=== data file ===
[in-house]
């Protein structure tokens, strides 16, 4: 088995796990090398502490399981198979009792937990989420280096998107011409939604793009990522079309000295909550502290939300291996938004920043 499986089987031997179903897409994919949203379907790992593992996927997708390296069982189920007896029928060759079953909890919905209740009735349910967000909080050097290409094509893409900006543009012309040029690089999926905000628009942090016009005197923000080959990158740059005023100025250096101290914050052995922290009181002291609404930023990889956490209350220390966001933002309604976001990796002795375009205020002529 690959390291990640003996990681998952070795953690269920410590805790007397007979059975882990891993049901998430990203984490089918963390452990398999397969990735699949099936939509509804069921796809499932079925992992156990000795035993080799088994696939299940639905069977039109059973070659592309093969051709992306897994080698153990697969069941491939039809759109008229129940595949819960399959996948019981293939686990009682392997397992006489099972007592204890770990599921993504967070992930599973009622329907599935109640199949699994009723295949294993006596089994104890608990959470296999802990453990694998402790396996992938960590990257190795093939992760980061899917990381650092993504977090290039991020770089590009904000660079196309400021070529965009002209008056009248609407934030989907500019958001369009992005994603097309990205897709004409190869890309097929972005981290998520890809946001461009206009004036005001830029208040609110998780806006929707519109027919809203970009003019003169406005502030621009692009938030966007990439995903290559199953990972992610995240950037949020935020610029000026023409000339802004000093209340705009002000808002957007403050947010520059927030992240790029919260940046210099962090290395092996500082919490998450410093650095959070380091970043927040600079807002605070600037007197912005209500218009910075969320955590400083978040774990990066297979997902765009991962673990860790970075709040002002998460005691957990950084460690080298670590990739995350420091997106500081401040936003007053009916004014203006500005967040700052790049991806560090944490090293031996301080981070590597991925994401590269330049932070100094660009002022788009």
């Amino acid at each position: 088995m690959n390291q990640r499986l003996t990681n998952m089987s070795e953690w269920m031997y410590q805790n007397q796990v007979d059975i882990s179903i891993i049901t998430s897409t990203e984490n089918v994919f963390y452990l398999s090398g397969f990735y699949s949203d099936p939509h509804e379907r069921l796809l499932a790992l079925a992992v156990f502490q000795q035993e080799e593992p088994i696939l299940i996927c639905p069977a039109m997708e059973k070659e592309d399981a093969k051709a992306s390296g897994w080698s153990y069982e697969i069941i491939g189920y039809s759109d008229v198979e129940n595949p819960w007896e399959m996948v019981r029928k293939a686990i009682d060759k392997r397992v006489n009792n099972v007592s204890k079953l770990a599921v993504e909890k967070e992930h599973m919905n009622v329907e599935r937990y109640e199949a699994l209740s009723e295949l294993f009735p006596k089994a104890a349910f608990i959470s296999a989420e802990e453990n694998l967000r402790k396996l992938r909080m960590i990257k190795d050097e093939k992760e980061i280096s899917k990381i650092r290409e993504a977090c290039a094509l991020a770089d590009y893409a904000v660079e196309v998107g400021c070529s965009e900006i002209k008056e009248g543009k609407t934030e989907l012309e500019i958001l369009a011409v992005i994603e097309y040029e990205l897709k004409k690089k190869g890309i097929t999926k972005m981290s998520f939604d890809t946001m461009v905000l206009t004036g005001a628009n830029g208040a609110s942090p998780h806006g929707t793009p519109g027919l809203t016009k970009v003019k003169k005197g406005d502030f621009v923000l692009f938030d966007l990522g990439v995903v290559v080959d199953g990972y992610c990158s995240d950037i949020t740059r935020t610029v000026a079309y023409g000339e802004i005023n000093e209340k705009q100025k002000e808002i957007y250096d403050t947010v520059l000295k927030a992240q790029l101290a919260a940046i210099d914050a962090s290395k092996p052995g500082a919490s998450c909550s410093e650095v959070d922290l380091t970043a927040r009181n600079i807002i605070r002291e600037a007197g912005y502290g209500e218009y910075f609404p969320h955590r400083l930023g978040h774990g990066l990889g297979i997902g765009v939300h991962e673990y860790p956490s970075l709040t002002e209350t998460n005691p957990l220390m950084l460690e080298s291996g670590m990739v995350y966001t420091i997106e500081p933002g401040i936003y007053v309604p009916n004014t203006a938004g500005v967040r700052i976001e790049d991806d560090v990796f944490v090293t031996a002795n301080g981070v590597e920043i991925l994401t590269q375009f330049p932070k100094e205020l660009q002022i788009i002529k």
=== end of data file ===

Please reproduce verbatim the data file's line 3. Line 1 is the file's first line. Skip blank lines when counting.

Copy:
């Amino acid at each position: 088995m690959n390291q990640r499986l003996t990681n998952m089987s070795e953690w269920m031997y410590q805790n007397q796990v007979d059975i882990s179903i891993i049901t998430s897409t990203e984490n089918v994919f963390y452990l398999s090398g397969f990735y699949s949203d099936p939509h509804e379907r069921l796809l499932a790992l079925a992992v156990f502490q000795q035993e080799e593992p088994i696939l299940i996927c639905p069977a039109m997708e059973k070659e592309d399981a093969k051709a992306s390296g897994w080698s153990y069982e697969i069941i491939g189920y039809s759109d008229v198979e129940n595949p819960w007896e399959m996948v019981r029928k293939a686990i009682d060759k392997r397992v006489n009792n099972v007592s204890k079953l770990a599921v993504e909890k967070e992930h599973m919905n009622v329907e599935r937990y109640e199949a699994l209740s009723e295949l294993f009735p006596k089994a104890a349910f608990i959470s296999a989420e802990e453990n694998l967000r402790k396996l992938r909080m960590i990257k190795d050097e093939k992760e980061i280096s899917k990381i650092r290409e993504a977090c290039a094509l991020a770089d590009y893409a904000v660079e196309v998107g400021c070529s965009e900006i002209k008056e009248g543009k609407t934030e989907l012309e500019i958001l369009a011409v992005i994603e097309y040029e990205l897709k004409k690089k190869g890309i097929t999926k972005m981290s998520f939604d890809t946001m461009v905000l206009t004036g005001a628009n830029g208040a609110s942090p998780h806006g929707t793009p519109g027919l809203t016009k970009v003019k003169k005197g406005d502030f621009v923000l692009f938030d966007l990522g990439v995903v290559v080959d199953g990972y992610c990158s995240d950037i949020t740059r935020t610029v000026a079309y023409g000339e802004i005023n000093e209340k705009q100025k002000e808002i957007y250096d403050t947010v520059l000295k927030a992240q790029l101290a919260a940046i210099d914050a962090s290395k092996p052995g500082a919490s998450c909550s410093e650095v959070d922290l380091t970043a927040r009181n600079i807002i605070r002291e600037a007197g912005y502290g209500e218009y910075f609404p969320h955590r400083l930023g978040h774990g990066l990889g297979i997902g765009v939300h991962e673990y860790p956490s970075l709040t002002e209350t998460n005691p957990l220390m950084l460690e080298s291996g670590m990739v995350y966001t420091i997106e500081p933002g401040i936003y007053v309604p009916n004014t203006a938004g500005v967040r700052i976001e790049d991806d560090v990796f944490v090293t031996a002795n301080g981070v590597e920043i991925l994401t590269q375009f330049p932070k100094e205020l660009q002022i788009i002529k």